Today, I present Part 2 of a Sunday series of guest posts by a professional counselor and my dear friend from college. If you haven’t, please do yourself a favor, and read Part 1 first.
An Essay by Noble Erickson, MA
This may be the most misunderstood of the grief states. Many people believe that this stage involves being angry with God, doctors, or other people “responsible” for the death of a loved one. This does happen, and the more unexpected the death the more frequently it occurs. With suicide, people often feel anger towards the individual who took their own life, which is entirely reasonable—but rarely more than briefly acknowledged. It is a deeply painful and uncomfortable thing to be angry with someone who committed suicide. That person has left in a very permanent way; if they had left in a nonpermanent way, part of the way in which we would try to coax them back is by putting aside our anger. Sudden deaths make it even harder for the psyche to fully comprehend the irreversible nature of the loss. Therefore, our unconscious instinct is to repress our anger to make it easier for our loved one to come back to us. While people do feel angry with the one who “abandoned” us, that is not usually the strongest way they experience the grief state.
Anger is a state that crops up most often in small ways, adding fuel to already snapping sparks. Perhaps you’ve always disliked slow drivers, but now you find yourself screaming obscenities at them. Stressors and complexities related to funeral and memorial arrangements are prime places for anger to flare up. What people often do not understand is that the anger is not “out of nowhere for no good reason”—it is often a rational response, except stronger than normal, quicker than normal, and may be more debilitating than normal. It may also linger far longer than normal. My personal experience with Anger as a grief state has been directed at ministers delivering eulogies, because unfortunately I have seen some very bad ones. For my grandpa’s funeral, my grandma elected to use the funeral home minister. This man had never met my grandpa, and said his name wrong during the service—not mispronounced it, actually said the WRONG name. Obviously this was a legitimate cause for anger, but it was some of the most intense anger I have ever felt, and still inspires strong emotion today, almost twenty years later.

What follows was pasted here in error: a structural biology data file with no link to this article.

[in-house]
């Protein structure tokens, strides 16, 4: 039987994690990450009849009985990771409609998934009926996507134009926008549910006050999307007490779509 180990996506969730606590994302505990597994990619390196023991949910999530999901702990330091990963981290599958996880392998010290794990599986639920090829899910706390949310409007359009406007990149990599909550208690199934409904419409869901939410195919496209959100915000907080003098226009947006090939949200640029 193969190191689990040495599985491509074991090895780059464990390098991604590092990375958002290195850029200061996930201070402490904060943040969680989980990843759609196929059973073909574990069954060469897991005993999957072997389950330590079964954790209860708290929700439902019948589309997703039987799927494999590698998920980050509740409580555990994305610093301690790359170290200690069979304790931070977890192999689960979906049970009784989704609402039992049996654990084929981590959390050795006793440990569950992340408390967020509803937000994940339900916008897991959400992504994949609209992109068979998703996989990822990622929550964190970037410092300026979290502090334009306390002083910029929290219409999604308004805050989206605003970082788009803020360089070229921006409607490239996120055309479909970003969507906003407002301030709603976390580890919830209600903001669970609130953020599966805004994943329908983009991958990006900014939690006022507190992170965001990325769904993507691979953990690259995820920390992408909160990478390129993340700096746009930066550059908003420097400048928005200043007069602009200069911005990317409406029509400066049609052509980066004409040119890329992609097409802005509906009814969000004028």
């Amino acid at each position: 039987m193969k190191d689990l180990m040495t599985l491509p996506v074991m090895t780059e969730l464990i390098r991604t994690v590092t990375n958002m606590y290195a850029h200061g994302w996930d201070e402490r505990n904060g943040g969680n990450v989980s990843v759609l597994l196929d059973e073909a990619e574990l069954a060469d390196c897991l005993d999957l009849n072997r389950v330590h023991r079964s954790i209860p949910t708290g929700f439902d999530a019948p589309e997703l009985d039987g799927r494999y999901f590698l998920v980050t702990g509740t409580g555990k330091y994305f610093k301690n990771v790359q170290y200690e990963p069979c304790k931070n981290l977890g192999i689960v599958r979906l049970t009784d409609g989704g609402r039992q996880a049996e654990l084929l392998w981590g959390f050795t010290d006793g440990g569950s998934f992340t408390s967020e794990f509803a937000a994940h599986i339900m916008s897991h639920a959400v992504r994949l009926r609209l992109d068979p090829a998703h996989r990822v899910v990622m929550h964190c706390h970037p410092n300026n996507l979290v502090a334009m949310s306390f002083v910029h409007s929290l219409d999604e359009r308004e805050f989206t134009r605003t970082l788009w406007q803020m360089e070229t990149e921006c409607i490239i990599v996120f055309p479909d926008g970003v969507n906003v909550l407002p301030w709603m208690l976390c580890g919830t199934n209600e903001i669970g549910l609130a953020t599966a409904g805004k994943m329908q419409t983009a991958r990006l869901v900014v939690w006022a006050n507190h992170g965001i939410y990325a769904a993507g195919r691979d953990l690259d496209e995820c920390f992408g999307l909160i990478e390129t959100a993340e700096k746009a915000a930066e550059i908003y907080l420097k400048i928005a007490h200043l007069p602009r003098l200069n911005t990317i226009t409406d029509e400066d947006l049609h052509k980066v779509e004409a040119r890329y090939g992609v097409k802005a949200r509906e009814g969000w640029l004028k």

Other times, anger is unleashed on the people we are closest to, who we “should” be turning to for comfort. Although confusing and oftentimes resulting in long-lasting hurt, these people take the brunt of our anger because they are “safe,” and unconsciously we know they are the most likely to understand and forgive us. When I was completing my graduate level internship, my other grandfather died. Naturally I asked my mentor for time off to be with extended family and attend the funeral. She readily agreed, and cautioned me to expect fights may break out among family members. I thought she was mistaken: my mother and her siblings had always been close, they had overcome many family stressors in the past with solidarity and love; I had never seen the adults in my family so much as argue over a movie. Lo and behold, not 48 hours later I was breaking up a fight between two of my uncles just before they came to blows—over who inherited a game board. Grief fueled those squabbles until they became rages, and it took years for my family to fully forgive. Anger can surface fast, hot, over small things—and often it will be unconsciously aimed at “safe” people, who we trust.
Finally, Anger can be aimed at nobody at all. It can be distressing and confusing for people to feel such a strong emotion, but have no place for it to focus. When our Dad died, my brother told me he badly wanted a “six-fingered man,” referencing the classic film “The Princess Bride,” where sword master Inigo Montoya completes his twenty-year quest for vengeance against the man who murdered his father. I understood him immediately: it was a horrible, unfair twist of fate that took our father from us prematurely, and there was nobody to blame. It would have been a relief to channel our Anger into something as solid and distracting as a vendetta.
Here again, many people have preconceptions of offering deals to God, begging for life in return for promises of good deeds. Yes, this does happen, and no, this is not the most common way Bargaining emerges as a grief state. Typically, Bargaining arises as a way to make amends in the face of death, to make up for perceived wrongs or to lend meaning to their lives. This is why people often will portions of their estate to specific people where it will have strong meaning: “I will give you this if you will remember me affectionately,” is their unspoken deal. Many leave money to charity as a final act, wanting the remains of their worldly wealth to have positive impact and give purpose to how the spent their lives. Similarly, family and friends may donate to charities in the name of a recently departed loved one. It is also why we may assume responsibilities on that person’s behalf, such as adopting their pet or their plants, or cleaning their home one last time. These acts of service can be some of the most community-building aspects of grief. Where the preconceived ideas of vain pleading seem pathetic, the more common face of Bargaining can be very meaningful.
Stay tuned for next week’s conclusion to this series.
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